Over the last decade NASA launched a series of satellites that offer an unparalleled view of Earth from space. That series, known collectively as NASA's Earth Observing System (EOS), has provided striking new insights into many aspects of Earth, including its clouds, oceans, vegetation, ice, and atmosphere. However, as the EOS satellites age, a new generation of Earth-observing satellites are poised to take over.
The Suomi National Polar-orbiting Partnership represents a critical first step in building this next-generation satellite system. Suomi NPP orbits the Earth about 14 times each day and observe nearly the entire surface. The NPP satellite continues key data records that are critical for climate change science.
The Suomi National Polar-orbiting Partnership spacecraft lifted off at 5:48 a.m. EDT on Oct. 28, 2011, to begin its Earth observation mission. The spacecraft was lifted into orbit by a United Launch Alliance Delta II rocket launching from Vandenberg Air Force Base, Calif. The launch capped a flawless countdown.
Suomi NPP carries a diverse payload of scientific instruments to monitor the planet. The 4,600-pound (2,100 kilogram) spacecraft, which is about the size of a small school bus, crosses the equator each afternoon at about 1:30 p.m. local time.
The Suomi NPP space segment is comprised of six elements. The spacecraft, the five instrument/sensor payloads, and the associated ground support equipment and simulators.
The spacecraft is a member of the Ball Configurable Platform (BCP) family of spacecraft designed for cost-effective, remote sensing applications. Its proven design accommodates a wide range of payloads, including optical applications with sub-meter resolutions and synthetic aperture radar.
The NPP spacecraft bus is the eighth of 11 spacecraft built by Ball Aerospace on the same BCP 2000 core architecture. In all, this architecture has more than 50 years of successful on-orbit operations. The BCP 2000 was designed to accommodate a wide variety of Earth-observing payloads that require precision pointing control, flexible high-data throughput and downlinks, and controlled re-entry. The spacecraft has a 7-year design life, with a five-year 5-year mission life.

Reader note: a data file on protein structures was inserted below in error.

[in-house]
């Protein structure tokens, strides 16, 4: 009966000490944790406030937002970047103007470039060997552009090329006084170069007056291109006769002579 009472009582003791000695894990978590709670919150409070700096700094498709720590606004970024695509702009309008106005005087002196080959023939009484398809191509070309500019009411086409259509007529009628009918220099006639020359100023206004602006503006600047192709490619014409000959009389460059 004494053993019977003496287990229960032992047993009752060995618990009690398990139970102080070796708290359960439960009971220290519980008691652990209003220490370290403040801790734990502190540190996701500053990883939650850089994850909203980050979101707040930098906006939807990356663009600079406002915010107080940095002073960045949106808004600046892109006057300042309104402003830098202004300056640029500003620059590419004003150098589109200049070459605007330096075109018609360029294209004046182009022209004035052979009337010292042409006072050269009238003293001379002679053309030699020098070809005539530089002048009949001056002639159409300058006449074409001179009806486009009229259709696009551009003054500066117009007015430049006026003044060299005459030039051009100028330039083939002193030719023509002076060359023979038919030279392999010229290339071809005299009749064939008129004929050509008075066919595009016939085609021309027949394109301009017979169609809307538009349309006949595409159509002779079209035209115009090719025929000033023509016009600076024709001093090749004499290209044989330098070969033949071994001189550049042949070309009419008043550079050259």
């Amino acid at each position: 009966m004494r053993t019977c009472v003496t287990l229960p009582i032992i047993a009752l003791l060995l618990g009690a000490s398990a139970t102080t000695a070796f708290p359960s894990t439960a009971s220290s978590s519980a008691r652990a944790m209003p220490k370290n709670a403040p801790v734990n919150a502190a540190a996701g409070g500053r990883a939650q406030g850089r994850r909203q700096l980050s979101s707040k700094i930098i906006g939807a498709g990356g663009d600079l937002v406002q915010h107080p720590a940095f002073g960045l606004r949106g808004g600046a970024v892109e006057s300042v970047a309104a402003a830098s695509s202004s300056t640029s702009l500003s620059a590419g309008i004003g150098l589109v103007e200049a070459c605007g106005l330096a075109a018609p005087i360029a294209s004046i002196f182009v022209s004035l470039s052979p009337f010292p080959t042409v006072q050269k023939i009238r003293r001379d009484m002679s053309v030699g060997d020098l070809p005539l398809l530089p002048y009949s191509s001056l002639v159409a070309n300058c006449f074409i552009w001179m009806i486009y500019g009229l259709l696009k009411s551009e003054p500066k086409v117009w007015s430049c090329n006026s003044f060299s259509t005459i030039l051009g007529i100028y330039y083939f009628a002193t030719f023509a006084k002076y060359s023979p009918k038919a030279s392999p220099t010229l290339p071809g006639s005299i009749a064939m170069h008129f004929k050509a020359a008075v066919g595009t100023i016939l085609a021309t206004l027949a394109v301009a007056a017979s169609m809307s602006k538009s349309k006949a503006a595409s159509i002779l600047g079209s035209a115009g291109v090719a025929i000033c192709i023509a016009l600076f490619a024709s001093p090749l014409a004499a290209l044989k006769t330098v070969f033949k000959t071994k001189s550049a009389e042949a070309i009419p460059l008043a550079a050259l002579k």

Ball Aerospace designed and built the spacecraft bus, under contract to Goddard Space Flight Center, and was responsible for integrating the instruments and for performing satellite-level testing and launch support.
The five instruments manifested for flight on the Suomi NPP spacecraft trace their heritage to instruments on NASA's Terra, Aqua and Aura missions, on NOAA's Polar Operational Environmental Satellite (POES) spacecraft, and on DOD's Defense Meteorological Satellite Program (DMSP).
| The Advanced Technology Microwave Sounder (ATMS), a cross-track scanner with 22 channels, provides sounding observations needed to retrieve profiles of atmospheric temperature and moisture for civilian operational weather forecasting as well as continuity of these measurements for climate monitoring purposes.
+ Go to the ATMS page
| VIIRS, a scanning radiometer, collects visible and infrared imagery and radiometric measurements of the land, atmosphere, cryosphere, and oceans. VIIRS data is used to measure cloud and aerosol properties, ocean color, sea and land surface temperature, ice motion and temperature, fires, and Earth's albedo. Climatologists use VIIRS data to improve our understanding of global climate change.
+ Go to the VIIRS page
| The Cross-track Infrared Sounder (CrIS), a Fourier transform spectrometer with 1305 spectral channels, will produce high-resolution, three-dimensional temperature, pressure, and moisture profiles. These profiles will be used to enhance weather forecasting models, and they will facilitate both short- and long-term weather forecasting.
+ Go to the CRIS page
| Ozone Mapping Profiler Suite (OMPS), an advanced suite of two hyper spectral instruments, extends the 25-plus year total-ozone and ozone-profile records. These records are used by ozone-assessment researchers and policy makers to track the health of the ozone layer. The improved vertical resolution of OMPS data products allows for better testing and monitoring of the complex chemistry involved in ozone destruction near the troposphere.
+ Go to the OMPS page
| Clouds and the Earth's Radiant Energy System (CERES), a three-channel radiometer, measures both solar-reflected and Earth-emitted radiation from the top of the atmosphere to the surface. It also determines cloud properties including the amount, height, thickness, particle size, and phase of clouds using simultaneous measurements by other instruments.
+ Go to the CERES page
The spacecraft directly transmits stored mission sensor data to a receiving station in Svalbard, Norway, and will also provide continuous direct broadcast of real-time sensor data. The mission data will be routed on communications networks from Svalbard to the continental United States.
Data from Suomi NPP will be distributed to meteorologists at NOAA and the U.S. Department of Defense, as well as to climate researchers around the globe. Many of these measurements continue long-term climate data records from existing Earth-observing missions such as Aqua, Terra and Aura.
The Suomi NPP mission will continue critical weather and climate measurements and reduce risk for the next generation meteorological satellite system, by flying a suite of new, advanced-technology remote sensing instruments. The measurements taken provides critical data to support operational weather forecasting, as well as long-term climate research.